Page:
Heading north from Winnemucca, you’ll encounter more of Nevada’s most remote communities. The solitude is palpable–you’ll likely be the only car on the road, and there are more ghost towns than ones that are inhabited. There’s one that seems to be both: Paradise Valley, which has more haunted and historic buildings than not. Apparently some of the previous inhabitants still haunt the structures, so when you visit, respect private property and don’t enter any buildings without permission.

It’s also right on the path to one of the most scenic views in Northern Nevada, Hinkey Summit, if you’re up for making the 15 mile (dirt road) drive to the top.

From here, make your way north towards Denio, which like most places in Northern Nevada, has no more than a gas station, hotel, restaurant, and bar (or two). But it’s where you want to find yourself if you set out to be surrounded by sweeping desert landscapes, as well as something equally stunning: opals.

No matter which mine you visit, you’ll be able to find opals to keep (for a nominal fee). Of the options in the Virgin Valley, I ended up at Rainbow Ridge. After picking through the tailings, even I, a newbie, came away with a respectable haul.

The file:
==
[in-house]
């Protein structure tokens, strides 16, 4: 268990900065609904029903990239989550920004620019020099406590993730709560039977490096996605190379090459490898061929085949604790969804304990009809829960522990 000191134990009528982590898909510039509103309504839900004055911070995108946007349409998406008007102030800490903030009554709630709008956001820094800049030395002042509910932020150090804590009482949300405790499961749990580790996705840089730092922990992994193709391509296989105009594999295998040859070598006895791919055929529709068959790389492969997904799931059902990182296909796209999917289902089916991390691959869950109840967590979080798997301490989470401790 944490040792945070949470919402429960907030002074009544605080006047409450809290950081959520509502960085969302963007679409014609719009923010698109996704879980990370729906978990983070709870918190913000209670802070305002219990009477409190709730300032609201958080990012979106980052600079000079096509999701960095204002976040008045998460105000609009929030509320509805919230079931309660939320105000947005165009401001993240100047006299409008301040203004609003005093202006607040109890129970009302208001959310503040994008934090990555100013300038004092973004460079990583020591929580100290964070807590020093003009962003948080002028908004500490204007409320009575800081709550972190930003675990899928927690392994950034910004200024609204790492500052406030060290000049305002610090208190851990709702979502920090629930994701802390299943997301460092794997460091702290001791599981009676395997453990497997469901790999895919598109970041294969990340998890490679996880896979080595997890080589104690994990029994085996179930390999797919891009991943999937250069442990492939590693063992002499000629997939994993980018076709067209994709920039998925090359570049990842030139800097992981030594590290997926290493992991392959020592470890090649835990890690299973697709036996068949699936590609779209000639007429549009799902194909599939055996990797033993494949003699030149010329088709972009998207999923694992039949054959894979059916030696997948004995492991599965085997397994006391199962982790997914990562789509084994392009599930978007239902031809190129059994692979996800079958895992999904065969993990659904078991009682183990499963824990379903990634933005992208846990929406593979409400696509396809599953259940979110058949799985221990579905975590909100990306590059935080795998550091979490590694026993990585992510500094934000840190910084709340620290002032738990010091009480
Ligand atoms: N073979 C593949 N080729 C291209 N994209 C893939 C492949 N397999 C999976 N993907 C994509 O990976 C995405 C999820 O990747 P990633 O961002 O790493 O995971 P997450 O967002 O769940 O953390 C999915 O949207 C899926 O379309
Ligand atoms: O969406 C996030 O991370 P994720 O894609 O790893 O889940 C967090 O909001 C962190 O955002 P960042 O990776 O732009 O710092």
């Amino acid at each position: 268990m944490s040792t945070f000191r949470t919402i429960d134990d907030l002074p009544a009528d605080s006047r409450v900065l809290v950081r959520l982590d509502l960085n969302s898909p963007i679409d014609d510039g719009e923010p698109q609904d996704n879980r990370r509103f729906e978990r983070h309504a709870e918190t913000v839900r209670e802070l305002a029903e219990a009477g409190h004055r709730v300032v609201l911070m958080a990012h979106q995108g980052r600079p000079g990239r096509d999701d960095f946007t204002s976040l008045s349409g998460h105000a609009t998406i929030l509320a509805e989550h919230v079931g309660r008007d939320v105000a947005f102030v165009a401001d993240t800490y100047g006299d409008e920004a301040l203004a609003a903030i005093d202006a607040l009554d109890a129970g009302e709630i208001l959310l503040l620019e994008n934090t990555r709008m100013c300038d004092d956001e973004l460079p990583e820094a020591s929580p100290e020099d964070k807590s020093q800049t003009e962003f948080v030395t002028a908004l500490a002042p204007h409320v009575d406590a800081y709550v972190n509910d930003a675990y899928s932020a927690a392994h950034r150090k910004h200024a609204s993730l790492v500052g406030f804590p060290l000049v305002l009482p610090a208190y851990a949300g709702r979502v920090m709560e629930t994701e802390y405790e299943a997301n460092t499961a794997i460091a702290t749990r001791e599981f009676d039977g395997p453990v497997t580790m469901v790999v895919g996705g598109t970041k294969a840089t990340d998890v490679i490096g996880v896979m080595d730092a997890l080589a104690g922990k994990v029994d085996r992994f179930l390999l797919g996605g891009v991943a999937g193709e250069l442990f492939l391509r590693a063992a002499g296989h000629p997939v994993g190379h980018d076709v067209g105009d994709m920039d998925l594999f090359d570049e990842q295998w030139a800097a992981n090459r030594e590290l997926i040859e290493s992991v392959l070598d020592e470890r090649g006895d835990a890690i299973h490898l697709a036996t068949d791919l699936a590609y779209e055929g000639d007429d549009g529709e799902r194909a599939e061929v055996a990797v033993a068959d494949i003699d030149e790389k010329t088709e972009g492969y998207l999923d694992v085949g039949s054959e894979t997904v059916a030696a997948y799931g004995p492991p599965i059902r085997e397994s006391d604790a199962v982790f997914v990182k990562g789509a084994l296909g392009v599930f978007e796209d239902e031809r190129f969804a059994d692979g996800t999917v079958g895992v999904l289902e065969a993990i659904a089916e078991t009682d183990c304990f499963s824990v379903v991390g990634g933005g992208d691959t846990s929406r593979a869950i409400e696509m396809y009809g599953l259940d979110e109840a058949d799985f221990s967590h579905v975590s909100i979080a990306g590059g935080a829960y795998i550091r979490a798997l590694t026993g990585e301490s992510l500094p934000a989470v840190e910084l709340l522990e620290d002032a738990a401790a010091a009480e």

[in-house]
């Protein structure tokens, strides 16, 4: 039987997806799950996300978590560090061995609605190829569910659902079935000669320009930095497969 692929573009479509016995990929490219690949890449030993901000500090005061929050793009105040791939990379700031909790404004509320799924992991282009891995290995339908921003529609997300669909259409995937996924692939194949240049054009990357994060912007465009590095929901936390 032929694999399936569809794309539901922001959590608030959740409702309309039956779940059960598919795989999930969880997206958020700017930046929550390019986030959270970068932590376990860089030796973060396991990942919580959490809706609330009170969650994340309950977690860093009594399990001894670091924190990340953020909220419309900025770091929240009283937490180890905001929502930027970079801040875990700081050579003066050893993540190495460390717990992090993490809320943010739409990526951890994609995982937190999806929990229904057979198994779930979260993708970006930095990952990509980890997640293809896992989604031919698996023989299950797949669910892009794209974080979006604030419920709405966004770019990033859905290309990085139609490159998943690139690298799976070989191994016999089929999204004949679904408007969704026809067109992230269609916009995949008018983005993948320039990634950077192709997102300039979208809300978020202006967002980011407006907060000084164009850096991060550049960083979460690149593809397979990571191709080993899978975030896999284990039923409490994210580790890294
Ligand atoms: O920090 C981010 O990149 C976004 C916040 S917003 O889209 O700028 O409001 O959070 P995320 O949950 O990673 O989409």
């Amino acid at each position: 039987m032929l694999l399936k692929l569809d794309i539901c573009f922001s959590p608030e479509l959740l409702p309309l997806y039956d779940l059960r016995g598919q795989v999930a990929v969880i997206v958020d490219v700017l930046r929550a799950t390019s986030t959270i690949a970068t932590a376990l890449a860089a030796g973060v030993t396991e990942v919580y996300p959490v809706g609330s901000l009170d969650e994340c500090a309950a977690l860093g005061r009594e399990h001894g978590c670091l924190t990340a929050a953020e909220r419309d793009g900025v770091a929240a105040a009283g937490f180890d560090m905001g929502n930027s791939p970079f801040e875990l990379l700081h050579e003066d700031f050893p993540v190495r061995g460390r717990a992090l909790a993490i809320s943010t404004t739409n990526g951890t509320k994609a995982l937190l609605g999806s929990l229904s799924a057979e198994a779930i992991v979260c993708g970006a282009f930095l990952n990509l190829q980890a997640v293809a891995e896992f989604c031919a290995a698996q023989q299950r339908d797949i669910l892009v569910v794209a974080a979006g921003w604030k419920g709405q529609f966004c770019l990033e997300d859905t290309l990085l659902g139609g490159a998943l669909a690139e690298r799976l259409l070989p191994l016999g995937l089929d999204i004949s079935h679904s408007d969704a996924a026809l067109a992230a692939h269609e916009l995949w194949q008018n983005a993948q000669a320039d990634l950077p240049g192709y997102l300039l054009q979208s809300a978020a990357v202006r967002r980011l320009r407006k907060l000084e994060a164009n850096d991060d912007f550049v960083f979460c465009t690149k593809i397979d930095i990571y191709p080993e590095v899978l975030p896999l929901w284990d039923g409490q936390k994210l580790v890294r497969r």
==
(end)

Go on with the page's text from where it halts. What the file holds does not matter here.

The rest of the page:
With my newly acquired opal collection in tow, I made my way towards Lovelock, my last stop in Cowboy Country. But first, after a day of digging under the sun, there’s nothing better than taking a dip in the free, spring-fed pool at the nearby Virgin Valley Campground, which feels like finding an actual oasis.

Only a few minutes off of the Interstate, the Lovelock Cave is the site of one of the most significant archaeological discoveries in North America. Though the artifacts have been excavated (they’re on display at the Smithsonian National Museum of the American Indian), you can take a short and scenic hike to the cave, which provided shelter and storage for the Northern Paiutes and other Native American peoples for thousands of years.

With plenty of preparation and an appetite for Basque food and solitude, it’s hard to beat Cowboy Country in northern Nevada as a road trip destination. People and gas stations may be scarce, but instead there’s an abundance of sweeping views, wide-open roads, history, and adventure.